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 Electricity and Magnetism Electricity and Magnetism Physics Help Forum Feb 24th 2010, 06:18 PM #1 Junior Member   Join Date: Feb 2010 Posts: 2 Total charge of sphere with varying charge density? "A nonconducting solid sphere of radius R has a volume charge density that is proportional to the distance from the center. That is, ρ = Ar for r R, where A is a constant. (Use pi for π, epsilon_0 for ε0, A for A, r for r, and R for R, as necessary.) (a) Find the total charge on the sphere." When I read this I thought of there being an infinite number of infinitely small, hollow spheres ("dr") each with its own charge density. I tried taking the integral of A*r from 0 to R and I end up with A*R^2/2. I take this number to be p, and then multiplied it by V (=4/3*pi*R^3) and I get [4/3*pi*R^3*A*R/2] which then simplifies to [2/3*pi*R^4*A] which the website we enter our answers into says is incorrect. I know how simple this is if the charge density was uniform, but I don't understand how I am supposed to take into account the variations in the charge density... any help would be much appreciated!   Feb 24th 2010, 06:59 PM   #2
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 Originally Posted by dspaulding09 "A nonconducting solid sphere of radius R has a volume charge density that is proportional to the distance from the center. That is, ρ = Ar for r R, where A is a constant. (Use pi for π, epsilon_0 for ε0, A for A, r for r, and R for R, as necessary.) (a) Find the total charge on the sphere." When I read this I thought of there being an infinite number of infinitely small, hollow spheres ("dr") each with its own charge density. I tried taking the integral of A*r from 0 to R and I end up with A*R^2/2. I take this number to be p, and then multiplied it by V (=4/3*pi*R^3) and I get [4/3*pi*R^3*A*R/2] which then simplifies to [2/3*pi*R^4*A] which the website we enter our answers into says is incorrect. I know how simple this is if the charge density was uniform, but I don't understand how I am supposed to take into account the variations in the charge density... any help would be much appreciated!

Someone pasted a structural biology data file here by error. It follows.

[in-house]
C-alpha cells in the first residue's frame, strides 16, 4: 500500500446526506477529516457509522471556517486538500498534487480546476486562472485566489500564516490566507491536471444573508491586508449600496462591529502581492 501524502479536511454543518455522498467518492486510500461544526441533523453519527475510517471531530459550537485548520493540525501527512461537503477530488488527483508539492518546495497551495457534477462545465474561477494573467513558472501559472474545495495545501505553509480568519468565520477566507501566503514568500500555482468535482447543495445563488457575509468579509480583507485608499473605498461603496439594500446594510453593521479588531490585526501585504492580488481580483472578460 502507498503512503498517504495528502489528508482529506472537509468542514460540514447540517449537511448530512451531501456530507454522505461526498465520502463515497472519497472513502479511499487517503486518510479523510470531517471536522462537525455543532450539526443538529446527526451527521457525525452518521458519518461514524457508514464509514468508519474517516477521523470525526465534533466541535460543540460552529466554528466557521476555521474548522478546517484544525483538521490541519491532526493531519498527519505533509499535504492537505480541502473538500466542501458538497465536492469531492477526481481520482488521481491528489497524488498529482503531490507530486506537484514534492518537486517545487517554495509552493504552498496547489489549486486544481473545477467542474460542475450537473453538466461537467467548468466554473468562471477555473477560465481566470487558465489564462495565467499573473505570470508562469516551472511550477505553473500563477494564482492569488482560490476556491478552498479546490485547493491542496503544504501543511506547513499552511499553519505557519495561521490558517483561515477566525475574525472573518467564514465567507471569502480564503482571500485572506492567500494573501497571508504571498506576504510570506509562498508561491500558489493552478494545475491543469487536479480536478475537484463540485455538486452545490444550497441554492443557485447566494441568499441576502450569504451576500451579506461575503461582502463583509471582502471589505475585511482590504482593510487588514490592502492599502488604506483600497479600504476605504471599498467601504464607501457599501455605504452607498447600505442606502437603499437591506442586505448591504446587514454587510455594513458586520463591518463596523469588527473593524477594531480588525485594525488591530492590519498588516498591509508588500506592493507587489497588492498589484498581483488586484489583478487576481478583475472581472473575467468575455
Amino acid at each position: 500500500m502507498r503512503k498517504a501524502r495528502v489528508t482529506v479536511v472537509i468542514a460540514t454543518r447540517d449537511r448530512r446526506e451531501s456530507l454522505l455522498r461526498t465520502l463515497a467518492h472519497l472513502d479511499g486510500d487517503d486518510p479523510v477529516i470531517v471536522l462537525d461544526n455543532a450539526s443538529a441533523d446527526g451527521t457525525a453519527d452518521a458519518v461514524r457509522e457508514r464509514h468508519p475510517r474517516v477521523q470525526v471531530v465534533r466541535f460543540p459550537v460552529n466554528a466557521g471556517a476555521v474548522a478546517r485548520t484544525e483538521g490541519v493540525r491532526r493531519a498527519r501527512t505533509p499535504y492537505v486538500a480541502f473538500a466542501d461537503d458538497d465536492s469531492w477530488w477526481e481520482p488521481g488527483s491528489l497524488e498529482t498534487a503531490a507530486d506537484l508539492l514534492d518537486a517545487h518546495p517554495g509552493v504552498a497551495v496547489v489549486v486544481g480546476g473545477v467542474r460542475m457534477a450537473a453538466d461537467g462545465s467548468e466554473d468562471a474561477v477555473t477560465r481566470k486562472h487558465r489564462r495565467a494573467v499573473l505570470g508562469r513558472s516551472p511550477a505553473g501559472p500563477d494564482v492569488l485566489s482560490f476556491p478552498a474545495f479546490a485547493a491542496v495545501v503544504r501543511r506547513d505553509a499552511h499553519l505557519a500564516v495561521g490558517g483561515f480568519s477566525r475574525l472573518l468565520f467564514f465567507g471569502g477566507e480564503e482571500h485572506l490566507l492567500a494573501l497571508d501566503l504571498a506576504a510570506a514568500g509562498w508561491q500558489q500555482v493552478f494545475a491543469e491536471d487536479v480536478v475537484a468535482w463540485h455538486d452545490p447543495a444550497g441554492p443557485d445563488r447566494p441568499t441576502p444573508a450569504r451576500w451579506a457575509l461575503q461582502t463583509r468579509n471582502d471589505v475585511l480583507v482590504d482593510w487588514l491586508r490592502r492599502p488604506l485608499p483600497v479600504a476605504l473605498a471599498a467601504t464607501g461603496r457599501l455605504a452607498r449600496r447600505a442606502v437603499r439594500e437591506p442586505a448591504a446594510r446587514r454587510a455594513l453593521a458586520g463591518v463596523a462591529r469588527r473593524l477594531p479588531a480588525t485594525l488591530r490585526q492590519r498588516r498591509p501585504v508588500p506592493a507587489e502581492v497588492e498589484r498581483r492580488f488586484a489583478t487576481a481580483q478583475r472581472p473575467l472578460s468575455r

Welcome to PHF!
I'm not really sure about the integral you've made.
Have you taken calculus 3 yet? In other words, do you know how to deal with triple integrals?
You can't multiply this "p" by the volume. If p was the charge density of the sphere it would be ok as long as the charge density is constant. Since it is not constant, you'll have to set up a triple integral. More precisely, set up the triple integral in spherical coordinates and integrate the volume charge density. Don't forget the dV element while integrating.
If you have any difficulty on doing this, I'm willing to assist you with Latex.
Good luck.
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Isaac
If the problem is too hard just let the Universe solve it.  Tags charge, density, sphere, total, varying Thread Tools Show Printable Version Email this Page Display Modes Linear Mode Switch to Hybrid Mode Switch to Threaded Mode Similar Physics Forum Discussions Thread Thread Starter Forum Replies Last Post Tutan Electricity and Magnetism 2 Dec 1st 2015 08:40 AM jjppof Electricity and Magnetism 1 May 2nd 2013 09:35 AM chevy900ss Electricity and Magnetism 12 Mar 17th 2010 07:09 PM berestore Electricity and Magnetism 1 Mar 2nd 2010 06:57 PM reverseswing Advanced Electricity and Magnetism 0 Jun 19th 2009 02:02 AM